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Home > Your Health > Equalities in Health > Areas of Work > Income Inequality, Poverty & Social Issues > Inequalities Sensitive Practice Initiative – ISPI

Inequalities Sensitive Practice Initiative – ISPI

ISPI was active from April 2006 to March 2009. It was established to test out and hone ways of developing practice that is sensitive to the impact of inequalities.

Funded by the Scottish Government, the initiative has resulted in key learning which can help NHSGGC improve ‘frontline’ practice and how these changes can be brought about and sustained.

ISPI has been able to demonstrate how a sustainable change in practice can be achieved across four settings:

  • addictions
  • maternity
  • children’s services, and
  • primary care mental health.

ISPI has also been able to make clear recommendation as to how the learning from the initiative can inform the development of inequalities sensitive practice across NHSGGC’s system.

An independent evaluation of the initiative together with a suite of reports and other useful documents from each of the practice settings can be accessed using the following links:

Some of the key documents relating to the initiative are listed below:

Evidence Briefing

The theory that inequalities sensitive practice is an effective approach that can impact positively on health inequalities, draws on literature that describes practice that has been undertaken within NHSGGC, the UK and across wider European and international settings. ISPI commissioned the production of a briefing paper that reviews and highlights this literature. This ISPI Evidence Briefing provides useful information for those involved in efforts to develop and support an inequalities sensitive practice approach at individual and organisational levels. Click here to see report.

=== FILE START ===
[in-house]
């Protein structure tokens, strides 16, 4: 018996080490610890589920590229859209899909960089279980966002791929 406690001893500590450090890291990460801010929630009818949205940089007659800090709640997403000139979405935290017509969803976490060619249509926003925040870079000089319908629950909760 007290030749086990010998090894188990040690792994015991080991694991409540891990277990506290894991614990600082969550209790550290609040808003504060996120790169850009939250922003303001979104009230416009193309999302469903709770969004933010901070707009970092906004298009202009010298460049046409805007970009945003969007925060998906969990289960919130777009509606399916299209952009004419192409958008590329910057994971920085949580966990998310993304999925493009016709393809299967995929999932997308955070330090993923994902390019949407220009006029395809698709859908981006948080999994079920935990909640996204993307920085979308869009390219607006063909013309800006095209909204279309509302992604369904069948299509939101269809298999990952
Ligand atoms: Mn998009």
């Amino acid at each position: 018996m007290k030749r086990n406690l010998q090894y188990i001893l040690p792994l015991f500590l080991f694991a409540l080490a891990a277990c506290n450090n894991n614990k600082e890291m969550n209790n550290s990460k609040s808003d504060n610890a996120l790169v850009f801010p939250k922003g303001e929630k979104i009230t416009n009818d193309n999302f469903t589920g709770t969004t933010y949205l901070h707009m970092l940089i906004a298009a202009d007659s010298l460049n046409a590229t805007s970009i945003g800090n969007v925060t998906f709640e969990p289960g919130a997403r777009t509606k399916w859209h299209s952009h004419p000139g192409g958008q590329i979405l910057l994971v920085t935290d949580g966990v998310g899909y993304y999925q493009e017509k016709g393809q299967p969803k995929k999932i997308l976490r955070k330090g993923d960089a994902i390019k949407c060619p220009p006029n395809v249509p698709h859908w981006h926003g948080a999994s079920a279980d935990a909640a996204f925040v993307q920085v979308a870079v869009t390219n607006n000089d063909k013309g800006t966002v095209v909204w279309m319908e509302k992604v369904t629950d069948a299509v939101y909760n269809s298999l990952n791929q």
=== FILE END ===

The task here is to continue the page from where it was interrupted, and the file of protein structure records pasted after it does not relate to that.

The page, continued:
ISPI Evaluation Report

An independent evaluation of ISPI was commissioned from Avante Consulting. An action research, dynamic methodology was used in evaluating the initiative, with the evaluators working closely with the initiative throughout its period of activity.

This document details the approach taken within ISPI and describes key learning, messages and recommendations for future development of inequalities sensitive practice.

Case Studies

Case Study 1: Identifying and responding to the needs of adult survivors’ of sexual abuse within addiction services.

Mary’s story

Mary is a thirty four year old female. She has been addicted to drugs for many years and has a history of self harm, homelessness and prostitution. As part of a reassessment Mary was asked sensitively but directly about her experience of past or current abuse. Mary disclosed that she had been abused as a child. No one had ever directly asked before. The addiction worker engaged in discussion about how the abuse has affected her life and current circumstances. The worker recognised symptoms of related trauma and discussed how she could help support her now with these issues.

With agreement from Mary the worker arranged a multi disciplinary review and all agencies invited agreed that together they would provide appropriate interventions and coordinate, monitor and review Mary’s treatment and care.

Mary is currently